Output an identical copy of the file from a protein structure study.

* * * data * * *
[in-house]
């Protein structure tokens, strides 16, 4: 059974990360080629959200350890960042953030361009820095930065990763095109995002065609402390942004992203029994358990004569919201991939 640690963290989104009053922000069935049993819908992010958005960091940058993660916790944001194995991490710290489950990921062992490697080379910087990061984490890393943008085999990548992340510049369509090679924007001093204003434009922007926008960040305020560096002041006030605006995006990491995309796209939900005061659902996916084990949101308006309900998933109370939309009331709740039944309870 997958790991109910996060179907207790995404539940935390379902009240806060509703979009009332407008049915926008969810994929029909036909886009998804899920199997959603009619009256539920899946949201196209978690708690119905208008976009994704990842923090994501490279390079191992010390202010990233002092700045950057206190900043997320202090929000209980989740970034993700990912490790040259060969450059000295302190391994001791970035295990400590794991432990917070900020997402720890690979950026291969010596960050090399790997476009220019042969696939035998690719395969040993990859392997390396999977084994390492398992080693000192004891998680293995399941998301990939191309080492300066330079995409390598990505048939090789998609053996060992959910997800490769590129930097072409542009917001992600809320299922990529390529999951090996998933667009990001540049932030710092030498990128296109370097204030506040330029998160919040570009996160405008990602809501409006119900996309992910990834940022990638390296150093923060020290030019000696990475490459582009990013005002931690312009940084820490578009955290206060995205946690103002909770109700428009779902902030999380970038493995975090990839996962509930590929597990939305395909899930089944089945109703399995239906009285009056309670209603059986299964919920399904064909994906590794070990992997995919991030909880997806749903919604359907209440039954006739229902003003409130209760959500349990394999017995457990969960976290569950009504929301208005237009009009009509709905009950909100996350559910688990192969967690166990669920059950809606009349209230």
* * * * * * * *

[in-house]
């Protein structure tokens, strides 16, 4: 059974990360080629959200350890960042953030361009820095930065990763095109995002065609402390942004992203029994358990004569919201991939 640690963290989104009053922000069935049993819908992010958005960091940058993660916790944001194995991490710290489950990921062992490697080379910087990061984490890393943008085999990548992340510049369509090679924007001093204003434009922007926008960040305020560096002041006030605006995006990491995309796209939900005061659902996916084990949101308006309900998933109370939309009331709740039944309870 997958790991109910996060179907207790995404539940935390379902009240806060509703979009009332407008049915926008969810994929029909036909886009998804899920199997959603009619009256539920899946949201196209978690708690119905208008976009994704990842923090994501490279390079191992010390202010990233002092700045950057206190900043997320202090929000209980989740970034993700990912490790040259060969450059000295302190391994001791970035295990400590794991432990917070900020997402720890690979950026291969010596960050090399790997476009220019042969696939035998690719395969040993990859392997390396999977084994390492398992080693000192004891998680293995399941998301990939191309080492300066330079995409390598990505048939090789998609053996060992959910997800490769590129930097072409542009917001992600809320299922990529390529999951090996998933667009990001540049932030710092030498990128296109370097204030506040330029998160919040570009996160405008990602809501409006119900996309992910990834940022990638390296150093923060020290030019000696990475490459582009990013005002931690312009940084820490578009955290206060995205946690103002909770109700428009779902902030999380970038493995975090990839996962509930590929597990939305395909899930089944089945109703399995239906009285009056309670209603059986299964919920399904064909994906590794070990992997995919991030909880997806749903919604359907209440039954006739229902003003409130209760959500349990394999017995457990969960976290569950009504929301208005237009009009009509709905009950909100996350559910688990192969967690166990669920059950809606009349209230």